Webb did it with the arm and the bat against the Marlins.
The San Francisco Giants squandered an opportunity in the first inning against the Miami Marlins. After Austin Slater drew a leadoff walk, he stole second (easily). One Mike Yastrzemski strikeout later, and Slater stole third (easily). Runner on third, less than two outs? Easy run.
Except no. Nothing came of it.
So they tried harder in the second inning. A Wilmer Flores walk, followed by a Tommy La Stella single, put runners at the corners with no outs. Following a Curt Casali strikeout, Mauricio Dubón laid down a perfect base-hit bunt to score a run, and suddenly the Giants led 1-0.
But with runners at second and third (thanks to a wild pitch) with one out, and the pitcher coming up to bat, it started to feel like they would emerge from two prime opportunities with only one run.
Logan Webb felt differently. And Triple’s Alley was open for business.
It was the first triple by a Giants pitcher since Tim Lincecum in 2013. It scored two runs, gave the Giants a 3-0 lead, and made you smile. Don’t try and tell me otherwise. And do not send visual evidence to make your case.
With a lead firmly in hand, Webb buckled up and went to work on the other side of things. The dominant pitcher that we all watched in Spring Training had been absent through three starts, but clearly found his way to the Oracle Park parking garage on Sunday.
Webb put it on cruise control through 6 innings, allowing 2 hits, 3 walks, and 0 runs, while striking out 8 and rarely looking in trouble. And he was rewarded with the opportunity pitch the seventh.
That’s where the trouble began. Webb allowed a leadoff single to Corey Dickerson, who moved to second on an Adam Duvall groundout. Then Webb hit Jon Berti with a pitch, and suddenly there were two on and just one out. It felt clear that Webb would be taken out of the game.
But the man who jogged to the mound to meet him was not manager Gabe Kapler, but rather pitching coach Andrew Bailey. After a long discussion, Webb stayed in the game.
It didn’t feel like the best decision for winning the game, and that opinion was validated when Webb fell behind in the count 3-0 to Chad Wallach.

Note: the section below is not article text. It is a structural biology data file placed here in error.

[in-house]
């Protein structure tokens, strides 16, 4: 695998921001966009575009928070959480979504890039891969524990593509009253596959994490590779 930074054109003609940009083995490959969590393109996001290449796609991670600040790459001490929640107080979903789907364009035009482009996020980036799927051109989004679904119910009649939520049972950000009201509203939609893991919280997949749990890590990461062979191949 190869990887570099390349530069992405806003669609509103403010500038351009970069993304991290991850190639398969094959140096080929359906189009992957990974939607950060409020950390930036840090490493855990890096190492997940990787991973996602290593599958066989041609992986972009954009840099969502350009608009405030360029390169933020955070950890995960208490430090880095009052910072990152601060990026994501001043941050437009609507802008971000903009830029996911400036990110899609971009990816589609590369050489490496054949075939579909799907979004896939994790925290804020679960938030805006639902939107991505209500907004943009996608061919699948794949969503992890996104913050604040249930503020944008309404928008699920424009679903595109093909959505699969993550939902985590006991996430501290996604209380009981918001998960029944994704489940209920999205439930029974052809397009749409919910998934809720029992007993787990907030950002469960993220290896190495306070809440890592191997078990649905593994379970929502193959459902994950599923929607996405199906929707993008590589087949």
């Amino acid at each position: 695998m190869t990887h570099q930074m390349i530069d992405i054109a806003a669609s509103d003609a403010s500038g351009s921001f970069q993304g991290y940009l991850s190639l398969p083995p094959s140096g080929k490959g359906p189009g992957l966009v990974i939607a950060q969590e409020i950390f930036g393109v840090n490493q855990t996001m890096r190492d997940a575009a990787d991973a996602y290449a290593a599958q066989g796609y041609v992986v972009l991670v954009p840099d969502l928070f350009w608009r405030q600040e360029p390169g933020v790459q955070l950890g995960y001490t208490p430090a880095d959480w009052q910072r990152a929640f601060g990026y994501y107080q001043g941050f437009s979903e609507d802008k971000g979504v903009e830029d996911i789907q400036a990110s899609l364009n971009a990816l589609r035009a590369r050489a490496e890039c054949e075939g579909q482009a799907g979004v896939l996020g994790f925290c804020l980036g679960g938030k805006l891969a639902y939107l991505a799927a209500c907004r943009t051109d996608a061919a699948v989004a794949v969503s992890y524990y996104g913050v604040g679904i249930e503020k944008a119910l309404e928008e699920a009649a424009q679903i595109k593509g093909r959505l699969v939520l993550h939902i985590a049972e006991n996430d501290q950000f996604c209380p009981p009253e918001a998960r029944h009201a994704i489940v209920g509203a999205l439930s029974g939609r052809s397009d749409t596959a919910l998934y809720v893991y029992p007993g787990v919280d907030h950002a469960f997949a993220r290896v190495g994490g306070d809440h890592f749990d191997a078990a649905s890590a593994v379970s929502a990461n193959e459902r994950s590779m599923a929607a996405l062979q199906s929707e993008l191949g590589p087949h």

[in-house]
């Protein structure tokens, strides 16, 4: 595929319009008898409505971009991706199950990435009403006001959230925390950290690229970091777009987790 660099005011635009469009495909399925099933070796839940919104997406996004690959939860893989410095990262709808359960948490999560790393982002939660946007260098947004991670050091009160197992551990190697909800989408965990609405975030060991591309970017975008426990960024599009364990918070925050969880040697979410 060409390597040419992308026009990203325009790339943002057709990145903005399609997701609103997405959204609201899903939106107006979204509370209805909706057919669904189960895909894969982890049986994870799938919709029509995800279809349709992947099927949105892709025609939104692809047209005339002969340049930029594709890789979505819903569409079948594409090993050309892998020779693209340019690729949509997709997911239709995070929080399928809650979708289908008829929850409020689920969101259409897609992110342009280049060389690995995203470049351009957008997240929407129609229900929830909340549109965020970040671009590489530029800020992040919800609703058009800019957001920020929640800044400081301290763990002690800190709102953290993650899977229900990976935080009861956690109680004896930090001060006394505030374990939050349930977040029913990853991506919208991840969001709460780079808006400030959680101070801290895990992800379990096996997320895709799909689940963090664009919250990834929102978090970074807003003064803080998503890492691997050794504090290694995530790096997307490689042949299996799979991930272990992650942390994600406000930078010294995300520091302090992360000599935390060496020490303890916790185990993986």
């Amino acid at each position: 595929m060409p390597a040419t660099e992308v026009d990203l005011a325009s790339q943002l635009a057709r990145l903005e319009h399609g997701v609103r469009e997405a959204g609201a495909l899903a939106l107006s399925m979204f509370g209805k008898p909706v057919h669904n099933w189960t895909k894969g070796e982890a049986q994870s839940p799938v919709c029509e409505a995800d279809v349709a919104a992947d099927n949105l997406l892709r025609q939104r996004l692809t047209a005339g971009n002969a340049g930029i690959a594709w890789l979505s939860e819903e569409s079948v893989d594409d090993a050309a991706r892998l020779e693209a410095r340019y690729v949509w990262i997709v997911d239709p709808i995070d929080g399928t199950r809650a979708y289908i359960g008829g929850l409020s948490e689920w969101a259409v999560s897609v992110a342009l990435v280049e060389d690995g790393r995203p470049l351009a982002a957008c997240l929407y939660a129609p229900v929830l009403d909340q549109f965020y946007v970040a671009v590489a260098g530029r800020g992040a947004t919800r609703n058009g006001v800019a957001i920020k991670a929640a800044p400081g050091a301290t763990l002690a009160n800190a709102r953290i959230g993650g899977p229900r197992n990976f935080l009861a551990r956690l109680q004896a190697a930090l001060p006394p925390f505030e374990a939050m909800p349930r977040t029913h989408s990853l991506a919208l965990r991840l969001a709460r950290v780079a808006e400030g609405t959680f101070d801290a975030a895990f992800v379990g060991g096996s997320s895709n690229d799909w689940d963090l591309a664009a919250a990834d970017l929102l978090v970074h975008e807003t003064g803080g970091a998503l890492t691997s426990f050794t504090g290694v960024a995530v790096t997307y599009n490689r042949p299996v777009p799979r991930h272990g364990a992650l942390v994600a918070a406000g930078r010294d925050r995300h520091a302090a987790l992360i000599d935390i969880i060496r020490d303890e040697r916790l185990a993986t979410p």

But it did feel like the best decision for Webb’s development and confidence. He put two runs on the board with his bat, and took them to the seventh inning with a shutout — rewarding him for that was justifiable.
And it was even more justifiable when he bit down on his mouthpiece and worked an inning-ending double play, which was turned beautifully by La Stella and Dubón.
7 innings, 3 hits, 3 walks, 0 runs, 8 strikeouts, and 2 RBI. We all miss Madison Bumgarner — who threw a seven-inning no-hitter on the same day — but it sure was nice to see a Giant do his best MadBum impression.
The bullpen didn’t follow in his footsteps, and the Giants needed their three-run second inning — as well as the insurance run added in the fifth, when Mike Yastrzemski doubled and was later knocked in on a Brandon Belt sacrifice fly.
Matt Wisler pitched the eighth inning, and allowed a two-run homer by Jesús Aguilar. It’s not quite time to panic on Wisler but … it hasn’t been good. But that’s what four-run leads are for.
Tyler Rogers pitched the ninth, giving Jake McGee a day off. It did not go particularly well, as he gave up a run and allowed runners at the corners. But he got out of it, and that’s all that matters.
Giants win 4-3.
It’s a four-game series win. It’s a 14-8 record. It’s a … good baseball team?